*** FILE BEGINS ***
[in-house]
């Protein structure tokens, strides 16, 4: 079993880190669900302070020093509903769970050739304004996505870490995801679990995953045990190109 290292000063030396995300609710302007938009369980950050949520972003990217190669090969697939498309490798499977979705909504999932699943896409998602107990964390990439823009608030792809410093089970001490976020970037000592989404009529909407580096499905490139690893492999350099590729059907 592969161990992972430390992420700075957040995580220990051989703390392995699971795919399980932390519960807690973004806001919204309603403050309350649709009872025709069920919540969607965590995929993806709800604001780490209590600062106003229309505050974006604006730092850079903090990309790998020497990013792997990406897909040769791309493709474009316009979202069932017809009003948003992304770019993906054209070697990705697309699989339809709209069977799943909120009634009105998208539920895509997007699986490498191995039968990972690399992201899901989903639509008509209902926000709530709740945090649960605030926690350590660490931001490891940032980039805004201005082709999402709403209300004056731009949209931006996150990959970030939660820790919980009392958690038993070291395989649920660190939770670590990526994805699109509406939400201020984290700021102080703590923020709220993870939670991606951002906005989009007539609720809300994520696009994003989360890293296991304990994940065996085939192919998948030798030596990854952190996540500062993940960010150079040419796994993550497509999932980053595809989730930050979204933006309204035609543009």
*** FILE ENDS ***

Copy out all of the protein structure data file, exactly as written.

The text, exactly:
[in-house]
């Protein structure tokens, strides 16, 4: 079993880190669900302070020093509903769970050739304004996505870490995801679990995953045990190109 290292000063030396995300609710302007938009369980950050949520972003990217190669090969697939498309490798499977979705909504999932699943896409998602107990964390990439823009608030792809410093089970001490976020970037000592989404009529909407580096499905490139690893492999350099590729059907 592969161990992972430390992420700075957040995580220990051989703390392995699971795919399980932390519960807690973004806001919204309603403050309350649709009872025709069920919540969607965590995929993806709800604001780490209590600062106003229309505050974006604006730092850079903090990309790998020497990013792997990406897909040769791309493709474009316009979202069932017809009003948003992304770019993906054209070697990705697309699989339809709209069977799943909120009634009105998208539920895509997007699986490498191995039968990972690399992201899901989903639509008509209902926000709530709740945090649960605030926690350590660490931001490891940032980039805004201005082709999402709403209300004056731009949209931006996150990959970030939660820790919980009392958690038993070291395989649920660190939770670590990526994805699109509406939400201020984290700021102080703590923020709220993870939670991606951002906005989009007539609720809300994520696009994003989360890293296991304990994940065996085939192919998948030798030596990854952190996540500062993940960010150079040419796994993550497509999932980053595809989730930050979204933006309204035609543009």